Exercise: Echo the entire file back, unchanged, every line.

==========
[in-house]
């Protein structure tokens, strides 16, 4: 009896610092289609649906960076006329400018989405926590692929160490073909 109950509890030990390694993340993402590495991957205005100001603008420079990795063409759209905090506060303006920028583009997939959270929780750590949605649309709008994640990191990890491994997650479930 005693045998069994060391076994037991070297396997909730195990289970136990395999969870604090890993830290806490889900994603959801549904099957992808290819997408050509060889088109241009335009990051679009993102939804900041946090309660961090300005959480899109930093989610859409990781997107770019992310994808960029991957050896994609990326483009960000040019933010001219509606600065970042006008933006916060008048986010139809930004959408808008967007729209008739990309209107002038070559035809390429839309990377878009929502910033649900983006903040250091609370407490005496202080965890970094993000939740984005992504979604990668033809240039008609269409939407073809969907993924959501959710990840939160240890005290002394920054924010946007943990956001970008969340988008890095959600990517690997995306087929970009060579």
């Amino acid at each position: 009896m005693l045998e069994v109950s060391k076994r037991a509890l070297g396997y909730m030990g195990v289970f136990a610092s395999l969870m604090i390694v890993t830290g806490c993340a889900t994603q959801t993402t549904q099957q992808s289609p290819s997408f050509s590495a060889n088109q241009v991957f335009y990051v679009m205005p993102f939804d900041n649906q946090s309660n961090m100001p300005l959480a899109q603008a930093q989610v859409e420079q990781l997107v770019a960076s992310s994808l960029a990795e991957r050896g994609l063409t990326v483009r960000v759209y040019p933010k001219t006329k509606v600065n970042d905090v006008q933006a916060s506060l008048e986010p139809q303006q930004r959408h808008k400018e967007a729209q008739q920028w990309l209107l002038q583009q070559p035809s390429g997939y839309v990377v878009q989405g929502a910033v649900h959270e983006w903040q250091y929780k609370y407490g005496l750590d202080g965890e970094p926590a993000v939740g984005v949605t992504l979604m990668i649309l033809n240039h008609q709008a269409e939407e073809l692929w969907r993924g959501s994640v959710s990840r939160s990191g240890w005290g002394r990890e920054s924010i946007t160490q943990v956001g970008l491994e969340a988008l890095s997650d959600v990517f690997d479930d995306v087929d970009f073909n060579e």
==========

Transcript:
[in-house]
């Protein structure tokens, strides 16, 4: 009896610092289609649906960076006329400018989405926590692929160490073909 109950509890030990390694993340993402590495991957205005100001603008420079990795063409759209905090506060303006920028583009997939959270929780750590949605649309709008994640990191990890491994997650479930 005693045998069994060391076994037991070297396997909730195990289970136990395999969870604090890993830290806490889900994603959801549904099957992808290819997408050509060889088109241009335009990051679009993102939804900041946090309660961090300005959480899109930093989610859409990781997107770019992310994808960029991957050896994609990326483009960000040019933010001219509606600065970042006008933006916060008048986010139809930004959408808008967007729209008739990309209107002038070559035809390429839309990377878009929502910033649900983006903040250091609370407490005496202080965890970094993000939740984005992504979604990668033809240039008609269409939407073809969907993924959501959710990840939160240890005290002394920054924010946007943990956001970008969340988008890095959600990517690997995306087929970009060579």
């Amino acid at each position: 009896m005693l045998e069994v109950s060391k076994r037991a509890l070297g396997y909730m030990g195990v289970f136990a610092s395999l969870m604090i390694v890993t830290g806490c993340a889900t994603q959801t993402t549904q099957q992808s289609p290819s997408f050509s590495a060889n088109q241009v991957f335009y990051v679009m205005p993102f939804d900041n649906q946090s309660n961090m100001p300005l959480a899109q603008a930093q989610v859409e420079q990781l997107v770019a960076s992310s994808l960029a990795e991957r050896g994609l063409t990326v483009r960000v759209y040019p933010k001219t006329k509606v600065n970042d905090v006008q933006a916060s506060l008048e986010p139809q303006q930004r959408h808008k400018e967007a729209q008739q920028w990309l209107l002038q583009q070559p035809s390429g997939y839309v990377v878009q989405g929502a910033v649900h959270e983006w903040q250091y929780k609370y407490g005496l750590d202080g965890e970094p926590a993000v939740g984005v949605t992504l979604m990668i649309l033809n240039h008609q709008a269409e939407e073809l692929w969907r993924g959501s994640v959710s990840r939160s990191g240890w005290g002394r990890e920054s924010i946007t160490q943990v956001g970008l491994e969340a988008l890095s997650d959600v990517f690997d479930d995306v087929d970009f073909n060579e």